Florence and Grace Cohen:  The Baltimore Sisters

Baltimore City Hall

Baltimore City Hall (Photo credit: Wikipedia)

Florence and Grace Cohen were the sixth and seventh of the nine children of Moses, Jr. and Henrietta Cohen.  They were born just a year and a half apart, Florence in February, 1876, and Grace in September, 1877.  They spent their entire lives living close to each other and following many parallel paths.

Florence married Harry Panitz, a salesman from Baltimore, in October, 1898, and Grace married William Katz, German born but living in Baltimore when they married in January, 1901.  Florence moved to Baltimore after marrying Harry, and they had one child who died before she was a year old, Helen, and a second child, Aline, born in 1902.  Grace and William also moved to Baltimore soon after marrying, and their first child Hilda was born there on December 10, 1901.  On the 1910 census the two sisters and their families were living about six miles apart in Baltimore.  Harry was a traveling clothing salesman, and William was the manager of a furniture business.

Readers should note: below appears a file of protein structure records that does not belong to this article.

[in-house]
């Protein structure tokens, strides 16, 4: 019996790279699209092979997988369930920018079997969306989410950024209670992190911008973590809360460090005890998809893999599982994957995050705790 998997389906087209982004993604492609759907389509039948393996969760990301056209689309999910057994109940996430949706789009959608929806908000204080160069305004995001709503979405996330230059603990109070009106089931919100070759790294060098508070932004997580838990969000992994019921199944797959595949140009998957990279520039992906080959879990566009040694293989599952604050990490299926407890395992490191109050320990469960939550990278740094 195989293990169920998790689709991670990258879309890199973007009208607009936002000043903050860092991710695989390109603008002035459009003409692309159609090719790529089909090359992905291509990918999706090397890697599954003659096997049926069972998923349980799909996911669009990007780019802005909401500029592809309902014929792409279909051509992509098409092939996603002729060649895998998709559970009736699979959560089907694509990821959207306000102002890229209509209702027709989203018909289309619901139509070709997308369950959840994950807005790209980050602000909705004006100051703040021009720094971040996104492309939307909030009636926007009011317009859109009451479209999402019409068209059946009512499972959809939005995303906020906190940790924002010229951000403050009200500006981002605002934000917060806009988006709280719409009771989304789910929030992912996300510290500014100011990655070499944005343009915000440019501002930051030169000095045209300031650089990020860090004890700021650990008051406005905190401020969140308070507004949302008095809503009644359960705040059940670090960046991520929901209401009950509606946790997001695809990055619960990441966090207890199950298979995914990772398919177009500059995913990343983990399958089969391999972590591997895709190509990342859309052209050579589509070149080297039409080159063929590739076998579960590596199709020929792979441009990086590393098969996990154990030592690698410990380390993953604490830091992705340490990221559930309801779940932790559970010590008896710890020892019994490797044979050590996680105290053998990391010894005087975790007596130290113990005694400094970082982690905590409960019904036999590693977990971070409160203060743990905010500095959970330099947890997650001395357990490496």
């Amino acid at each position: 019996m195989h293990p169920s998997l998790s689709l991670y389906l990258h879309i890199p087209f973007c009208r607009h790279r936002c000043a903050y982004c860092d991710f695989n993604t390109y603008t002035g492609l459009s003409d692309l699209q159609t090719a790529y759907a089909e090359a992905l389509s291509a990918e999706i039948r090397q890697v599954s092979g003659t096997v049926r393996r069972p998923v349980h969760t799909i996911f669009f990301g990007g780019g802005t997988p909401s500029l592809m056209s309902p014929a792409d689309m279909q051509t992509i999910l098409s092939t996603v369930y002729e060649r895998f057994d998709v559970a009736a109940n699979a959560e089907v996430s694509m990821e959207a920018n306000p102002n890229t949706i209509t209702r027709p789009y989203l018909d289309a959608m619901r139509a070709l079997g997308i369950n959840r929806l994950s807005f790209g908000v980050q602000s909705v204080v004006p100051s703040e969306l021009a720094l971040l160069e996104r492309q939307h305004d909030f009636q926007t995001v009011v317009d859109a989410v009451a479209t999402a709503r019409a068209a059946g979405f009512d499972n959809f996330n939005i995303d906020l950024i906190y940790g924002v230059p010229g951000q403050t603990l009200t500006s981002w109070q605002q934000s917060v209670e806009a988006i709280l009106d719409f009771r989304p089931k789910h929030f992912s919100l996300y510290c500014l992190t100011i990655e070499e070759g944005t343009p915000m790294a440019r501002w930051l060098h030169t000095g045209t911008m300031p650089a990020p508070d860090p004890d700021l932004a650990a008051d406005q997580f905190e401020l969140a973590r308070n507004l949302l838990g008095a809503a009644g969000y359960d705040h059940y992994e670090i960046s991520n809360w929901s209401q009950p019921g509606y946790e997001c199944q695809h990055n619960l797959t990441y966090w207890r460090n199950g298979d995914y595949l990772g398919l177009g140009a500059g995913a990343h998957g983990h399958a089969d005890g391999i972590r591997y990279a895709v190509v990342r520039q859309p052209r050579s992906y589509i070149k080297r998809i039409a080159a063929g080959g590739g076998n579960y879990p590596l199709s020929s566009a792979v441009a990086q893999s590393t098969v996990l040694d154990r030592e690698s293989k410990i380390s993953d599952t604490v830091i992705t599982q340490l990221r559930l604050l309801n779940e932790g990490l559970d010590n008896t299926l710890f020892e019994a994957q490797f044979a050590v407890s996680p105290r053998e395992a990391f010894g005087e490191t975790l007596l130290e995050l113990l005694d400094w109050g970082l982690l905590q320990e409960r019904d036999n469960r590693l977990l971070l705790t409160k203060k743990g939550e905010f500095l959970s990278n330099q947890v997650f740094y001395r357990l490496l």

In 1920, Harry was now the owner of his own clothing manufacturing business. Aline was eighteen. William was now in the jewelry business with his father’s extended family, S. N. Katz Jewelers.  (The business grew to many stores over the years and is still in existence today.)

S.N. Katz Jewelry advertisement 1921

S.N. Katz Jewelry advertisement 1921

He and Grace now had three children, Hilda (19), Morton (12), and Zerlina (6).   The two families had both moved from where they’d lived in 1910 and were now just over a mile apart.  I would imagine that the families were quite close, and that Hilda and Aline, being so close in age, might also have been close cousins.

Between 1920 and 1930, both Hilda and Aline would get married. Aline Panitz married Fred Katzner, a Baltimore native, on October 22, 1922, and Hilda Katz married Alfred Himmerich, a Baltimore native as well,  around 1929.  Both newlywed couples settled in Baltimore.  Fred Katzner was the vice president and secretary of Stadium Underwear Company.  Alfred Himmerich was the proprietor of an oil business.

By 1930 the two Cohen sisters, Florence and Grace, had moved even closer together.  Both families were living in the same apartment building, 2601 Madison Avenue, as were Aline and Fred Katzner.  Hilda and Alfred Himmerich, meanwhile, were less than a mile away at 2202 Park Avenue.  Morton Katz, now 22, was still living at home and working at the Katz family jewelry business with his father and uncles, while Harry Panitz was still in the clothing business. Zerlina was only sixteen and living at home.  So all but one of the immediate family members of the two Cohen sisters were living in one apartment building, and the other, Hilda, was only minutes away.

2601 Madison Avenue, Baltimore

2601 Madison Avenue, Baltimore